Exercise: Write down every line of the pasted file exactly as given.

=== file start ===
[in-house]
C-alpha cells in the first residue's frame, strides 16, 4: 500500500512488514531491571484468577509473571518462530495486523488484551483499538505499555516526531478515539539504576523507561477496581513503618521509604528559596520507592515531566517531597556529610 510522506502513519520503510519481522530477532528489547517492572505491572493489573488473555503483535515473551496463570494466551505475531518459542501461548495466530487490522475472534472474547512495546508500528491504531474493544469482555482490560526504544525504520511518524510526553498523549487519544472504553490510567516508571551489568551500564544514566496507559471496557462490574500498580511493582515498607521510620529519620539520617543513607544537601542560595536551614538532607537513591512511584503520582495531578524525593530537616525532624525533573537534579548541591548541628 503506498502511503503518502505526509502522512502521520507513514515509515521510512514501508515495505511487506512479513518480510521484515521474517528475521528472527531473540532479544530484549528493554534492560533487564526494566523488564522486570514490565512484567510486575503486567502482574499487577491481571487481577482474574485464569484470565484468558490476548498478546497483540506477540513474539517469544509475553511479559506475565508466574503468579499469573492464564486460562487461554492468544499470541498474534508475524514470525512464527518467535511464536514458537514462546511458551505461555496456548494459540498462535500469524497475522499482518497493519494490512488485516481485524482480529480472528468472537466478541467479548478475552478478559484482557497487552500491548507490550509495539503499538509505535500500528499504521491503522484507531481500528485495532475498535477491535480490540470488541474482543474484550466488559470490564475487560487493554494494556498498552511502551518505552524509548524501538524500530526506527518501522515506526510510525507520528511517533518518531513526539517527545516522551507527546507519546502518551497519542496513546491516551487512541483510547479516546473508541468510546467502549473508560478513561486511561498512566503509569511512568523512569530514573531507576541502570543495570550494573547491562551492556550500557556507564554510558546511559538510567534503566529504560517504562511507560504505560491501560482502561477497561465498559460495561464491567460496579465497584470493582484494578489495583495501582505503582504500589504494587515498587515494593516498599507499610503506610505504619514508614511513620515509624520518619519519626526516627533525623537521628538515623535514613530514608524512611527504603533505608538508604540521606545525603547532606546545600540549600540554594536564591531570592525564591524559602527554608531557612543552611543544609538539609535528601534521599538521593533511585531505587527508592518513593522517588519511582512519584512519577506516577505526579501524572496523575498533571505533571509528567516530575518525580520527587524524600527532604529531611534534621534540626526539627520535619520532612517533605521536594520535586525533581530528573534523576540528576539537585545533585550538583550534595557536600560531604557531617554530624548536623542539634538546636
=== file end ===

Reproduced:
[in-house]
C-alpha cells in the first residue's frame, strides 16, 4: 500500500512488514531491571484468577509473571518462530495486523488484551483499538505499555516526531478515539539504576523507561477496581513503618521509604528559596520507592515531566517531597556529610 510522506502513519520503510519481522530477532528489547517492572505491572493489573488473555503483535515473551496463570494466551505475531518459542501461548495466530487490522475472534472474547512495546508500528491504531474493544469482555482490560526504544525504520511518524510526553498523549487519544472504553490510567516508571551489568551500564544514566496507559471496557462490574500498580511493582515498607521510620529519620539520617543513607544537601542560595536551614538532607537513591512511584503520582495531578524525593530537616525532624525533573537534579548541591548541628 503506498502511503503518502505526509502522512502521520507513514515509515521510512514501508515495505511487506512479513518480510521484515521474517528475521528472527531473540532479544530484549528493554534492560533487564526494566523488564522486570514490565512484567510486575503486567502482574499487577491481571487481577482474574485464569484470565484468558490476548498478546497483540506477540513474539517469544509475553511479559506475565508466574503468579499469573492464564486460562487461554492468544499470541498474534508475524514470525512464527518467535511464536514458537514462546511458551505461555496456548494459540498462535500469524497475522499482518497493519494490512488485516481485524482480529480472528468472537466478541467479548478475552478478559484482557497487552500491548507490550509495539503499538509505535500500528499504521491503522484507531481500528485495532475498535477491535480490540470488541474482543474484550466488559470490564475487560487493554494494556498498552511502551518505552524509548524501538524500530526506527518501522515506526510510525507520528511517533518518531513526539517527545516522551507527546507519546502518551497519542496513546491516551487512541483510547479516546473508541468510546467502549473508560478513561486511561498512566503509569511512568523512569530514573531507576541502570543495570550494573547491562551492556550500557556507564554510558546511559538510567534503566529504560517504562511507560504505560491501560482502561477497561465498559460495561464491567460496579465497584470493582484494578489495583495501582505503582504500589504494587515498587515494593516498599507499610503506610505504619514508614511513620515509624520518619519519626526516627533525623537521628538515623535514613530514608524512611527504603533505608538508604540521606545525603547532606546545600540549600540554594536564591531570592525564591524559602527554608531557612543552611543544609538539609535528601534521599538521593533511585531505587527508592518513593522517588519511582512519584512519577506516577505526579501524572496523575498533571505533571509528567516530575518525580520527587524524600527532604529531611534534621534540626526539627520535619520532612517533605521536594520535586525533581530528573534523576540528576539537585545533585550538583550534595557536600560531604557531617554530624548536623542539634538546636